Have had very little chance to sail 3324 since I got her due to crew issues however yesterday I lent her out to a friend and his Sailing Instructor daughter as their Fireball is currently under repair. It was quite windy and in the end they went for a swim - what concernns me is the total lack of bouyancy in the boat. The front tank was Ok (thank god or the boat would have been lost and the rear tanks had a little water in them - however not enough to cause the boat to be so low in the water as to be unrecoverable by the occupants. In the end crew was taken aboard the rescue boat and boat ws towed in.
Andy it depends on the tank as there are several shapes of tank. My experiance of a rear tank in my last boat was that it floated higher than bags and was empty rather quicker.In fact one of Phil Kings old boats 'Bananarama' had a very shallow rear tank at floor level with almost no transom so as to sail the water straight out and that floated well too. I would suggest your mates where either too far aft when full or there was rather more than a bit of water in the tank.
I had a rear tank on one of my boats. We even put a drain plug through it. Never drained well on the water and susceptible to clumsy foot stomp damage. Not my favourite Merlin.
It's a Rowsell boat so it should be OK, and it must have passed it's initial buoyancy test on measurement.
Thanks for the input guys. My boat doesn't have flaps - it's an open transom job and the rear tank is split in two internally. One tank was dry - the other quite full and the boat was really sufferring. Having said that - i don't really know where the guys were in the boat so that may have some bearing...will just have to wait until I stuff it in myself and see what happens!
Andy. I had the same experiences earlier this year with my nsm4 with rear tank (3389). If the boat filled up, it would take forever to empty as the tank at the rear would prevent efficient discharge from the higher positioned transome flaps. The boat was very very low on the water and I too had to be recued because the boat wouldn't empty at all as no speed could be gained, hence chicken and egg!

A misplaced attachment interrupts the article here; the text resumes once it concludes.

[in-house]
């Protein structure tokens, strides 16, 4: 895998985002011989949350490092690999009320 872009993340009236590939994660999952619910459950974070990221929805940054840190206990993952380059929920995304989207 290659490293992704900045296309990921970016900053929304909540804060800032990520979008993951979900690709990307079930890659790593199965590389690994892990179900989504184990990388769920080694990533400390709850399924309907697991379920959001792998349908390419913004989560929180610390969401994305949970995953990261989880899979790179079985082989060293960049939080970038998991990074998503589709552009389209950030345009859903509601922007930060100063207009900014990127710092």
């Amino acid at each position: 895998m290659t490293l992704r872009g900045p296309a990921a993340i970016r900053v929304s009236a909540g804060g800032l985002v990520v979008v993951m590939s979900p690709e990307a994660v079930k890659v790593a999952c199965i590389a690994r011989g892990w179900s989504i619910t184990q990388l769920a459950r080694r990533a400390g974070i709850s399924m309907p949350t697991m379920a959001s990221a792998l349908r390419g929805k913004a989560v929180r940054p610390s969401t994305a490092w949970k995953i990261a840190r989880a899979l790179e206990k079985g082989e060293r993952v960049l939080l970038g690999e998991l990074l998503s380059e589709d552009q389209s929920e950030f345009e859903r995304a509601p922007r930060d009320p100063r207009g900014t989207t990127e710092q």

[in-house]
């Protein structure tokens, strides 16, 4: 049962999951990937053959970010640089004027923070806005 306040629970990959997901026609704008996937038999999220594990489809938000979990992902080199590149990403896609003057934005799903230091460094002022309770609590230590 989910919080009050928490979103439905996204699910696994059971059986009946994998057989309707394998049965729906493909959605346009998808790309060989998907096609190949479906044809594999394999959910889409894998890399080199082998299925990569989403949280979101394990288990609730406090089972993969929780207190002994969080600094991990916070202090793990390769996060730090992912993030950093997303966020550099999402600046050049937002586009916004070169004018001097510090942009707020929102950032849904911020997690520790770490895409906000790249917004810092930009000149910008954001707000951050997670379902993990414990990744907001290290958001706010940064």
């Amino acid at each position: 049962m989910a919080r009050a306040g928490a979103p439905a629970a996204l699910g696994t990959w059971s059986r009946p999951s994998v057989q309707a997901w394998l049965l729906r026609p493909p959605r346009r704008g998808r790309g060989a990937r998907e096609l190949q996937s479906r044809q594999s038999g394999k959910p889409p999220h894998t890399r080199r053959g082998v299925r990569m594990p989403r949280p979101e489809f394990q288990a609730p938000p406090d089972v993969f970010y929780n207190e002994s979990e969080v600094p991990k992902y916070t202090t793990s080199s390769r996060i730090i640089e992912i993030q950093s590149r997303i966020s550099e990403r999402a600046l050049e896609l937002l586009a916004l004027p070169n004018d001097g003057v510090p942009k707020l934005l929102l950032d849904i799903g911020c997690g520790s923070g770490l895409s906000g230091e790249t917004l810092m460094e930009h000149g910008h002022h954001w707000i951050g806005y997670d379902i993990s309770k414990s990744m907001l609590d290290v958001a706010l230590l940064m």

Intersting old thread. I have recently been swimming with 3463, Bagley NSM2 with rear tank... can't get the water out the back even if we sit on the transom and get her moving well on a reach as the tank is so high. Has anyone ever fitted tunnels through the rear tanks?
Stuart Bates (MR3615)
There are quite a few of the Bagley boats that have tubes through to the Transom, just need to remember the rules on Openings on the Transom and flaps.
The counter to the problems with the amount of water aboard after capsize in a Merlin was brought home to me when race officer at Hampton and one of the modern GP14's with double bottom etc. went over. It was floating so high on it's side that it was not possible for the (admittedly not agile) crew to get on to the board from the water and they needed to be rescued. Far better to have a boat that comes up easily and is then nice & stable. Have been reading the thread on aft tanks with interest, Andy Hay's conversion looked really good & it does stiffen up the aft structure significantly.
Andy Hay - Business as Usual
Interestingly enough, we have significant opportunity to check the buoyancy arrangements at botht eh Champs and later at Weymouth. Maybe increased the tendancy to invert, but I had ample opportunity to climb over with the boat on her side. Much better with the hoop as a step!!
Andy I tested the buoyancy more at Lyme than I ever remember doing before, (8 including 3 in one race) and one other issue with the bags for wooden boats is that there's not much meat for the screws to hold into for the bag straps & I had to repostion some of the fittings during the week. Just wondering what sort of outlay is required for a rear tank conversion?
It'd be easier, lighter and cheaper to adapt the boat to take the covers fitted to most new placcy boats.
I took the rear tank out of 3316. The boat floated with back of the boat under water. Also made life difficult when you were on the c/board, ie. leaning backwards.
Andy please don't remove the tank as you know it really makes the boat very pretty and stiff.
sorry dont know why my recent post went under the heading confused - I am not.